France’s Valerie Trierweiler Tweets Against Segolene Royal
The first lady tweets an endorsement for Segolene Royal’s rival--and France goes wild. By Tracy McNicoll.
In the space of a jaw-dropping tweet, First Lady Valérie Trierweiler sowed political chaos in France. In a stunning development many thought was a hoax, Trierweiler on Tuesday came out in favor of a dissident Socialist running in a key legislative election next Sunday. Trouble is, the dissident is running against Socialist President François Hollande's former romantic partner, Ségolène Royal. The Twitterverse—as well as Hollande's opposition—is eating it up, while the new first lady is being accused of overstepping her role. As Trierweiler confirmed the endorsement in a simple "Yes" text message in response to Agence France-Presse's query authenticating the tweet this afternoon, one 24-hour news station is talking up the "Psychodrama in La Rochelle."
The battle of La Rochelle might have been a provincial affair, sorted out quietly at the ballot box. But suddenly it looks more like Desperate Housewives, a phrase away from full-on catty. Hollande's Socialists did well in the first round of legislative elections last Sunday. His party even stands a chance of winning a majority government all on its own in next Sunday's runoff, which would spare the social-democrat Hollande a potentially awkward governing partnership with far leftists. But if there was one unhappy surprise for the Socialists on Sunday night, it was the fate of Ségolène Royal—the defeated 2007 Socialist presidential candidate and mother of Hollande's four children.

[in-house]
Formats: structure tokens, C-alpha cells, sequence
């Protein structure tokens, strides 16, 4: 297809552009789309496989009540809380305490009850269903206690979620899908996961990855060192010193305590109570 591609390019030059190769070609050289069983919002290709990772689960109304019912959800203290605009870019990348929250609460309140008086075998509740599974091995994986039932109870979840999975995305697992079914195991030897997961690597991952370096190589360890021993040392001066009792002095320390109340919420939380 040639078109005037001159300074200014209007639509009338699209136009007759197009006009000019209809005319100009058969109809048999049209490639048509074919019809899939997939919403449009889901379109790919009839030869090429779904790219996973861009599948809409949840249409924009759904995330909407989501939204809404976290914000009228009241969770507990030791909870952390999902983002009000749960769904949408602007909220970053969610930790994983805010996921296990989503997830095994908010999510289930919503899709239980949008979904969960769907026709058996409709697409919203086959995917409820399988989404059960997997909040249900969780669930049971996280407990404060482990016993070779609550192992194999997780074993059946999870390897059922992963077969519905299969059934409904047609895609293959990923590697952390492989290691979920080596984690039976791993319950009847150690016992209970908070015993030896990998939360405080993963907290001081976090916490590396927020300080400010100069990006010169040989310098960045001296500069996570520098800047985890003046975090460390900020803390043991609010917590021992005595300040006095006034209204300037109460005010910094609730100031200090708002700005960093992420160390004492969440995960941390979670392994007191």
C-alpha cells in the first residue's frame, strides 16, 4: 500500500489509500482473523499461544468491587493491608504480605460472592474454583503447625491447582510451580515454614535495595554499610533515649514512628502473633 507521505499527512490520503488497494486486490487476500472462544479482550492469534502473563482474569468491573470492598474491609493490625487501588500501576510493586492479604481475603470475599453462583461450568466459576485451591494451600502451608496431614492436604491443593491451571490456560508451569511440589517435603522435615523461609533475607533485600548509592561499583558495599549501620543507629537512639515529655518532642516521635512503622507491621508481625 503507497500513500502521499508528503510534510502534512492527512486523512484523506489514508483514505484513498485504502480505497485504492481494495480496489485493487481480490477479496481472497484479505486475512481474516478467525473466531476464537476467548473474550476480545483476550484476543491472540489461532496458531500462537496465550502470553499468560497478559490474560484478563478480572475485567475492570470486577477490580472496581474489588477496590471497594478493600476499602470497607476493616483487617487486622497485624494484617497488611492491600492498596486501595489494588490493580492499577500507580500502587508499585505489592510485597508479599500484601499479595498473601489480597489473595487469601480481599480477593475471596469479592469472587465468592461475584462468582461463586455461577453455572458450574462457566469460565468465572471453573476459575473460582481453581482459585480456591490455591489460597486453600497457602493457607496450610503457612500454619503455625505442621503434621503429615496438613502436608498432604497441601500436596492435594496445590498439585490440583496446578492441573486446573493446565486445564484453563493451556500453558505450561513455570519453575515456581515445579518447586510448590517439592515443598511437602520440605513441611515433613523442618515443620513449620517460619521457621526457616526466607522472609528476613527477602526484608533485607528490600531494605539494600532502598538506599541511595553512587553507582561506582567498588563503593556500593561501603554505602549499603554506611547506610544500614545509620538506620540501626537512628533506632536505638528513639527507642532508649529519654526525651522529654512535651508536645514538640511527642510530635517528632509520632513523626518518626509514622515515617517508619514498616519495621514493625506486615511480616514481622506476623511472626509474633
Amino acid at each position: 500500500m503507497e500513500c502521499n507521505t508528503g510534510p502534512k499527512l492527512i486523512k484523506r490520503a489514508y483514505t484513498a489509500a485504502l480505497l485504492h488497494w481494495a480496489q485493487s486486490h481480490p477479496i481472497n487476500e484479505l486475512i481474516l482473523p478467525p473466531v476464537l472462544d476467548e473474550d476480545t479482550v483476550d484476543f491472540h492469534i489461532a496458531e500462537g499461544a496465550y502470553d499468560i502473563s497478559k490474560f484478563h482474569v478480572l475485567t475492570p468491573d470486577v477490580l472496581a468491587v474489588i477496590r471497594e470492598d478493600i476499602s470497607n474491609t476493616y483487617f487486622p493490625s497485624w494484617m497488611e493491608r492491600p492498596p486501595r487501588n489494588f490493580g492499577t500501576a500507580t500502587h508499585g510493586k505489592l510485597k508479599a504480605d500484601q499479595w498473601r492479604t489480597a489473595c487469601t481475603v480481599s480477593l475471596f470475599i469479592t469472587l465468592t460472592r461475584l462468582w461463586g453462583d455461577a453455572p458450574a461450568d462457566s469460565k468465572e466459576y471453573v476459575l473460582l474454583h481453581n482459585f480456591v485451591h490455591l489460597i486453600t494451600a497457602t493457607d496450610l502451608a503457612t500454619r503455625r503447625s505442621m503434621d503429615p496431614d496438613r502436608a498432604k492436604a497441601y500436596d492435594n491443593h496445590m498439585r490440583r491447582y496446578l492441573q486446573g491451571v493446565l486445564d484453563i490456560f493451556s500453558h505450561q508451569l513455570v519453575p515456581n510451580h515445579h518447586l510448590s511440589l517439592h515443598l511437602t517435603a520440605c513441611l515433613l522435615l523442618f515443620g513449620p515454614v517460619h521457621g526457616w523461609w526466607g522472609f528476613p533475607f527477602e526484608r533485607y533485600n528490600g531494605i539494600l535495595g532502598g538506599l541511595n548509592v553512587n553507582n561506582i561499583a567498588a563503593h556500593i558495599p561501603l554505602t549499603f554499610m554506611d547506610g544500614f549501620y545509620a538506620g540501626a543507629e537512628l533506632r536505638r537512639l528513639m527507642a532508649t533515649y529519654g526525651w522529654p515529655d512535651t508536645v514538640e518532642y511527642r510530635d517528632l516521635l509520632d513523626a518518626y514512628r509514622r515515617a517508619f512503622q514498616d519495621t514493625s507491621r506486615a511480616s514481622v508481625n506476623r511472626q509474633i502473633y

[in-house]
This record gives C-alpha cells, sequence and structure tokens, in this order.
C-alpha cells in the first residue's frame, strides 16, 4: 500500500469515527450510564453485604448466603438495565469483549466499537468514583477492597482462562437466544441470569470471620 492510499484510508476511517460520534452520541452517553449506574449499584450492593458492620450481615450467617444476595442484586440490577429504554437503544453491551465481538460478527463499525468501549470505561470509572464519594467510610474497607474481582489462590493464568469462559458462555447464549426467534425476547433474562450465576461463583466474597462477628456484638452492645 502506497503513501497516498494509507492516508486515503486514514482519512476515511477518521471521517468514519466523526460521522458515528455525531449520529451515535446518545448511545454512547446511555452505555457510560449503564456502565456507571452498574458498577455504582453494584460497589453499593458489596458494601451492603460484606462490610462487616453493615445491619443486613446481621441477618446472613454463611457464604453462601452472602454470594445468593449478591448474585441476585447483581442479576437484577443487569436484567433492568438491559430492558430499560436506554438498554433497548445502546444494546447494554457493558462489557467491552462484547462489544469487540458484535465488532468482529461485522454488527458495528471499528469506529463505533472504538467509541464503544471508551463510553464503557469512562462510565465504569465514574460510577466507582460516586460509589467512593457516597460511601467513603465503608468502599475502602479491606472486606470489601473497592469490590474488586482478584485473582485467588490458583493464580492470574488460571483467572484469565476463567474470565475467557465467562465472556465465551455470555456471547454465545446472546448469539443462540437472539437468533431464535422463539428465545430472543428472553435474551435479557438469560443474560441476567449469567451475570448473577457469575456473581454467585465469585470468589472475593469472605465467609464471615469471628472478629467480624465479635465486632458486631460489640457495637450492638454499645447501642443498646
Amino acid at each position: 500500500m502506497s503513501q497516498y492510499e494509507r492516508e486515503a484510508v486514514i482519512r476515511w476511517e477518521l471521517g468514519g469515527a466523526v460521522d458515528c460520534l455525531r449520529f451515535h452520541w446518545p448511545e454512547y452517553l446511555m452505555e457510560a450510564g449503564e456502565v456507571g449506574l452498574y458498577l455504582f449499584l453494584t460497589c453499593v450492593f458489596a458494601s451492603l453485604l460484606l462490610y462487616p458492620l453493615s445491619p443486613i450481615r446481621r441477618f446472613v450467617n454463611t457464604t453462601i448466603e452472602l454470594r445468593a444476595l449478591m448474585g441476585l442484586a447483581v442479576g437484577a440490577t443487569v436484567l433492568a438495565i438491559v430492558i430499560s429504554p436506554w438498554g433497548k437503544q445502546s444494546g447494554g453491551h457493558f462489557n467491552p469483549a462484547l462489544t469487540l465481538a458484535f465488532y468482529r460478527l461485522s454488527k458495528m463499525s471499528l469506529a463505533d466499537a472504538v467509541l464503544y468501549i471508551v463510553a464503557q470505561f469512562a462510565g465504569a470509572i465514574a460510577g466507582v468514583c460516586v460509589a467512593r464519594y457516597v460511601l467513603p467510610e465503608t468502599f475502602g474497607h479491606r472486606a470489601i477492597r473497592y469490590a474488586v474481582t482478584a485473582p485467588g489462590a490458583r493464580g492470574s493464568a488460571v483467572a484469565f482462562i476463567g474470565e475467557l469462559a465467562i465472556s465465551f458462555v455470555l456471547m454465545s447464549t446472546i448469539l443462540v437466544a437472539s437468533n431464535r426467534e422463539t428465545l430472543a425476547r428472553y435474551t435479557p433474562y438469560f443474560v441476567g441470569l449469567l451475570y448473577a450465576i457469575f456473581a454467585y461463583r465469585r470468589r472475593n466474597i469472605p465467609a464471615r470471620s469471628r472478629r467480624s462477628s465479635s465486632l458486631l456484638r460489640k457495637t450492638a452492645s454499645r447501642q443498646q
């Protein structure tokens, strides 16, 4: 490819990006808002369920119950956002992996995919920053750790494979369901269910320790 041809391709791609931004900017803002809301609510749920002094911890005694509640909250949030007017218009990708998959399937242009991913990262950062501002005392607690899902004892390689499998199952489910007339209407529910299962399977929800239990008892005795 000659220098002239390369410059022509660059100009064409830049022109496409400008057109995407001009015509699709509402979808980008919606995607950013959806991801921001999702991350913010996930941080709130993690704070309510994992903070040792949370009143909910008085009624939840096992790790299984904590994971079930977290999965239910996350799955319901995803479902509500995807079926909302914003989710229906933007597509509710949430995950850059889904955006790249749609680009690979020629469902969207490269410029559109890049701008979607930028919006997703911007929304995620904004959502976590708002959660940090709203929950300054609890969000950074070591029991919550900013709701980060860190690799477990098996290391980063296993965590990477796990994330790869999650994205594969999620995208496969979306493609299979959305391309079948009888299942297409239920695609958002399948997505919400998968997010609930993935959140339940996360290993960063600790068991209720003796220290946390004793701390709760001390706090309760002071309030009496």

Royal, tipped to become speaker of the house in case of victory, is not certain to win a seat Sunday in picturesque La Rochelle, on France's rocky Atlantic Coast. She topped the first-round vote, but the dissident leftist Olivier Falorni, her only opponent in next Sunday's runoff, refused to back down in her favor. Royal is an experienced legislator, elected four times to France's lower house, but this is her first bid in La Rochelle and local rivals have painted her as an outsider. After Sunday's vote, Falorni even scored the backing of the local chapter of former president Nicolas Sarkozy's center-right UMP party, all too happy to aid in Royal's high-exposure demise.
And so the Socialist Party was pulling out the big guns to "Save Private Royal," as French media had put it. On Tuesday morning, her freshly printed campaign brochures included a clear endorsement from Hollande. "Ségolène Royal is the sole candidate of the presidential majority who can claim my support," Hollande's pitch read, his photo alongside Royal's. The leaders of the Socialist and Green parties stepped off the early train in La Rochelle to spend the day campaigning with Royal. But then, at noon, Trierweiler tweeted to her 77,000-plus followers (and counting), "Courage to Olivier Falorni who has not been unworthy, who has battled alongside La Rochelle residents for so many years with unselfish commitment."
After initial hesitation—pundits were convinced Trierweiler's Twitter account must have been pirated—the tweet was making banner headlines on 24-hour news channels. The impact, as one hyperbolic TV reporter live from La Rochelle put it, was "like a bomb." A feisty tweeter, Trierweiler had said she wanted to remain a journalist, despite her new role. She still works for the glossy weekly Paris Match. But it had been assumed she would stay clear of the political arena.